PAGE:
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An interview-based approach to assess sea turtle bycatch in Italian waters

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Introduction

Mediterranean fisheries are essentially multi-species and multi-gear. Fishing fleets consist mostly of medium to large, highly differentiated, competing vessels that often exploit shared resources (Lucchetti et al., 2014). Intense and prolonged fishing pressure has resulted in overexploitation of fish resources (Colloca et al., 2013) and deterioration of marine ecosystems (Tudela, 2004; Sacchi, 2008). Large vertebrates like sharks (Ferretti et al., 2008), cetaceans (Bearzi, 2002), monk seals (Karamanlidis et al., 2008) and, above all, sea turtles (Casale, 2011) are the most affected species. These species are particularly vulnerable for biological reasons including late maturity and low reproduction rates.

The loggerhead sea turtle (Caretta caretta, Linnaeus, 1758) is the most abundant sea turtle species in the Mediterranean Sea (Casale & Margaritoulis, 2010 and references therein; Lucchetti & Sala, 2010). However, it is a priority species in Appendix II/IV of the Habitats Directive, the cornerstone of the EU nature conservation policy, which lists animals requiring close protection (EU, 1992). C. caretta is also included in the red list of the International Union for the Conservation of Nature and Natural Resources (Casale & Tucker, 2015). Although recent assessments have downgraded this species from the status “endangered” to “vulnerable” at a global scale, the adoption of conservation actions was stressed as crucial point. Its conservation has become a strategic issue in the whole Mediterranean, where commercial fishing appears to be the main driver of mortality for marine turtles (Lucchetti & Sala, 2010; Casale, 2011; Wallace et al., 2011).

Due to their habits (e.g., breeding and feeding migrations), loggerhead turtles interact with several types of fishing gears (e.g., demersal and pelagic towed gears, set nets, longlines; Wallace et al., 2008; Lucchetti & Sala, 2010). In the Mediterranean turtle bycatch is mainly related to the three main fishing methods adopted in the region (Lucchetti & Sala, 2010; Casale, 2011): drifting longlines (Guglielmi, Di Natale & Pelusi, 2000; Piovano et al., 2004; Deflorio et al., 2005; Jribi et al., 2008; Tomás et al., 2008; Piovano, Swimmer & Giacoma, 2009; Clusa et al., 2016), trawling (Casale, Laurent & De Metrio, 2004; Jribi, Bradai & Bouain, 2007; Sala, Lucchetti & Affronte, 2011; Domènech et al., 2015; Lucchetti et al., 2016), and set nets (Lazar, Ziza & Tvrtkovic, 2006; Echwikhi et al., 2010).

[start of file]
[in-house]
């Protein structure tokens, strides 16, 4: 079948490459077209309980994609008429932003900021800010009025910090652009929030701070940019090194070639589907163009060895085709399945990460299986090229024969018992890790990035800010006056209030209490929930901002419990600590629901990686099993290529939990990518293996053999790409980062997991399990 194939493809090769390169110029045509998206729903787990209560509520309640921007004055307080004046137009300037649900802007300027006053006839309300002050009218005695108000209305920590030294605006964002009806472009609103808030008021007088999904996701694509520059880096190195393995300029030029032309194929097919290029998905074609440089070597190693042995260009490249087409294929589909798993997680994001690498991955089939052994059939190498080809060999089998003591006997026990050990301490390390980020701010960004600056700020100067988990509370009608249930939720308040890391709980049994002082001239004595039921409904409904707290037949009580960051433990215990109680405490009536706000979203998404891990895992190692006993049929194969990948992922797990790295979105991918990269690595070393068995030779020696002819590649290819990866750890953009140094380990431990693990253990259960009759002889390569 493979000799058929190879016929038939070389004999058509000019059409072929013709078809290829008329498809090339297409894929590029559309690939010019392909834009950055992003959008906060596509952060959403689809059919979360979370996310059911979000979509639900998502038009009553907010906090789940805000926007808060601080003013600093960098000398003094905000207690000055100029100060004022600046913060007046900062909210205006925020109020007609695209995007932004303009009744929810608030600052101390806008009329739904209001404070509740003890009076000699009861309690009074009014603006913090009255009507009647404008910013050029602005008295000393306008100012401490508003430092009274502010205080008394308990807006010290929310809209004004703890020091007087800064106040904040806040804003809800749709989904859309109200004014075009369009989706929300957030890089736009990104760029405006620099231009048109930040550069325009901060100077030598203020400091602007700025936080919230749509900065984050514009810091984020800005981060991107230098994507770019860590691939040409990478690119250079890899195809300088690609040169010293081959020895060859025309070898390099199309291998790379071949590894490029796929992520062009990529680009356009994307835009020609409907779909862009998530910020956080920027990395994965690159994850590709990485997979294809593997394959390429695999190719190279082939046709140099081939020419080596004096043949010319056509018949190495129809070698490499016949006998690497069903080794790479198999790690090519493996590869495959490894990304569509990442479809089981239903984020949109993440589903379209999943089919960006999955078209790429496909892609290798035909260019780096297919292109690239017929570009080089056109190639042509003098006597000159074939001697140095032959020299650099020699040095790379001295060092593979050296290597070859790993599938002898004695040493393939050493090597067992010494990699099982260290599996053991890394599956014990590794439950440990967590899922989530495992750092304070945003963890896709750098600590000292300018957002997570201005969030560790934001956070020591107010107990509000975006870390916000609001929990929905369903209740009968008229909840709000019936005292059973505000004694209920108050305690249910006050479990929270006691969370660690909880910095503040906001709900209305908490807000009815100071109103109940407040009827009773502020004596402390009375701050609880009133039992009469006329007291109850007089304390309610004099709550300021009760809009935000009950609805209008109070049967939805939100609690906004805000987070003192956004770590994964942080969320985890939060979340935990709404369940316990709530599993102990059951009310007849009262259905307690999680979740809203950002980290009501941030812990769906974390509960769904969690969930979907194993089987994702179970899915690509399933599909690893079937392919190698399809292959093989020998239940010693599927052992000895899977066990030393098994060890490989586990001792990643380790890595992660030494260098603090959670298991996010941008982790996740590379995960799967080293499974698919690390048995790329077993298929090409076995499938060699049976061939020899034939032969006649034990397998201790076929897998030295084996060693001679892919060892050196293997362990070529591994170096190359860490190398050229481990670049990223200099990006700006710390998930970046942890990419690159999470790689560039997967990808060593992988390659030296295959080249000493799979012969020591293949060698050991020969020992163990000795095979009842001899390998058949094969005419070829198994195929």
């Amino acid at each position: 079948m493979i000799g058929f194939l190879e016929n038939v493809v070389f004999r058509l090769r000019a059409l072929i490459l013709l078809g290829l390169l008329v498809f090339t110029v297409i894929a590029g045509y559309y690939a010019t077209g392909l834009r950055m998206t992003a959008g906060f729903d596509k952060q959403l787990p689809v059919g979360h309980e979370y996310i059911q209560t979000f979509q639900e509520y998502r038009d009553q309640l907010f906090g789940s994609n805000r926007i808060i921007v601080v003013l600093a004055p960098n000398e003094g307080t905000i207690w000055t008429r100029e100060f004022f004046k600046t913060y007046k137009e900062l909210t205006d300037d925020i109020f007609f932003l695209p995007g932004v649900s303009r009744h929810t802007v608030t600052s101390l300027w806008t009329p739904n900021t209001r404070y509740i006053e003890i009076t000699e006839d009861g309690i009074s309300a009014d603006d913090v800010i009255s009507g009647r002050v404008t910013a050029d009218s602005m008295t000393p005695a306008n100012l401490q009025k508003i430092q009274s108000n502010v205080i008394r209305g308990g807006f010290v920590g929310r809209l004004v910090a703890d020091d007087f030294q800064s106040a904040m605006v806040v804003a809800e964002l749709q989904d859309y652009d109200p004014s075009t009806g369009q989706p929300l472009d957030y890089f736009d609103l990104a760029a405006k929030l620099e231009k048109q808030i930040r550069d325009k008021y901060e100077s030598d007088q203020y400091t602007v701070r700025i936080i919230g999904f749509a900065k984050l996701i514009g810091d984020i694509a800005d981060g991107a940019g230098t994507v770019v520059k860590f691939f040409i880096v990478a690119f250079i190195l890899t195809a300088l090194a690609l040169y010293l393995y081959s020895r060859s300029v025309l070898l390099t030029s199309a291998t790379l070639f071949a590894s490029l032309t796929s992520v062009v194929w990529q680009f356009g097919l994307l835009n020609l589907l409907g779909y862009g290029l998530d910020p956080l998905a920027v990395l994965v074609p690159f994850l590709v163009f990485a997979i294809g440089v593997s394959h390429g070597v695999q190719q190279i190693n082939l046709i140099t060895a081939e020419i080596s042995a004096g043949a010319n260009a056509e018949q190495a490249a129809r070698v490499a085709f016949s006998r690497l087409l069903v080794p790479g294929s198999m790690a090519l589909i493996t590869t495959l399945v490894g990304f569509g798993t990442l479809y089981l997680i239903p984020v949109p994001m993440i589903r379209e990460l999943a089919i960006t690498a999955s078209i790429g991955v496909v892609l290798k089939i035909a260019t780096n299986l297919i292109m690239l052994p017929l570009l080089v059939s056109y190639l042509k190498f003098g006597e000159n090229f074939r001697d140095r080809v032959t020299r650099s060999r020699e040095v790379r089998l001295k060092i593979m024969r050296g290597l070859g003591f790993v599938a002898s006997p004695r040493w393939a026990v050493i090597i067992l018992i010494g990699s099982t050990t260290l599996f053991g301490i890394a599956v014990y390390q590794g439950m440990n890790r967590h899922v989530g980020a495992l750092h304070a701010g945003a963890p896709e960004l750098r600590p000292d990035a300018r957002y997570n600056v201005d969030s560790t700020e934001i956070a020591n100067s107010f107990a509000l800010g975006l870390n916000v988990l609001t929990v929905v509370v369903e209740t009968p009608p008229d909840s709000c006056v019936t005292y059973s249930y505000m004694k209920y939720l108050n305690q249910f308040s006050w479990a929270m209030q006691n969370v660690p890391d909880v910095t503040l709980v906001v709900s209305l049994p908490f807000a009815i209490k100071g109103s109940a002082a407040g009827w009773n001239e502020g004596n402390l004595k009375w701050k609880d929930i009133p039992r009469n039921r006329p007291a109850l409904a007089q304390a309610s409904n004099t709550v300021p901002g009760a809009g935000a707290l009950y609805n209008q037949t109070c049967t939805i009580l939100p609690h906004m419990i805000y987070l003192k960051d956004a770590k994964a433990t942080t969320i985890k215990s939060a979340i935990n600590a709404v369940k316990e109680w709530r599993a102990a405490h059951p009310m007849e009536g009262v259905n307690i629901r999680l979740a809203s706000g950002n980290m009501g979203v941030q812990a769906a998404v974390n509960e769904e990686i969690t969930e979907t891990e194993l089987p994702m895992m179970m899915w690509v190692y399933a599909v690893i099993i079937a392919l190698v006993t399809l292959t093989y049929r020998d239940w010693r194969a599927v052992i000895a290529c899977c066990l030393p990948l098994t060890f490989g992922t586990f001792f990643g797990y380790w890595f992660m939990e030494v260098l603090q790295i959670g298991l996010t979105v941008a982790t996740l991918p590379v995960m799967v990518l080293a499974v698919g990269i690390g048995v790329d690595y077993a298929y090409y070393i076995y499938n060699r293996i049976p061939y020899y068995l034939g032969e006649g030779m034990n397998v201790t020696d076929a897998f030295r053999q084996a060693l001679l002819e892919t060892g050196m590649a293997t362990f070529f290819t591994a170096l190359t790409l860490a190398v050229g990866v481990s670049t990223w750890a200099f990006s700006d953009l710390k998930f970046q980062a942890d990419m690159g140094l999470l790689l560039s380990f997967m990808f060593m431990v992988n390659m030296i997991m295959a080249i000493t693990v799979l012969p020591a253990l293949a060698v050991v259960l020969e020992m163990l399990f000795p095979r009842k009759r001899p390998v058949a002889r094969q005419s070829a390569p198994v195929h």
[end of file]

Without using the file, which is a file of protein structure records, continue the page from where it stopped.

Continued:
Longline bycatch occurs in open waters during the pelagic stage of the loggerhead turtle life, with high rate areas in Spanish (Báez et al., 2007; Clusa et al., 2016), North African (Jribi et al., 2008; Benhardouze, Aksissou & Tiwari, 2012), Greek (Snape et al., 2013), and southern Italian waters (Piovano et al., 2012). Bycatch events involve attraction by bait, hooking, and attempts to escape. Delayed mortality due to lesions caused by the swallowing of hooks and branch lines is a major concern and is suspected to be high (Casale, Freggi & Rocco, 2008).

Bottom trawling mostly interferes with the demersal stage. In the Mediterranean Sea, the main neritic habitats are found in the few, large, continental shelf areas, i.e., the Northern Adriatic Sea, the Gulf of Gabès, Egypt, and East Turkey (Lucchetti & Sala, 2010), where turtles in the demersal stage are more likely to assemble in shallow water, in order to feed on the abundant prey near the bottom. According to several studies (Henwood & Stuntz, 1987; Sasso & Epperly, 2006), direct mortality due to trawling depends on tow duration and hence to the submergence time, being high with prolonged apnoea. However, delayed mortality due to drowning, metabolic disturbance, decompression sickness upon release (García-Párraga et al., 2014) and the possibility of re-capture is suspected to be high.

Set nets are a risk for turtles in the neritic stage. Interactions mainly take place in coastal areas, where they seem to be considerable and comparable to those occurring in other fisheries. However, considering the wide diffusion of set nets, interactions may actually be greater. Data are scarce. Mortality induced in this case is related to forced apnoea and consequent drowning due to the high soak time of the nets. The available data suggest that the mortality observed at the time of gear retrieval is very high (Lucchetti & Sala, 2010).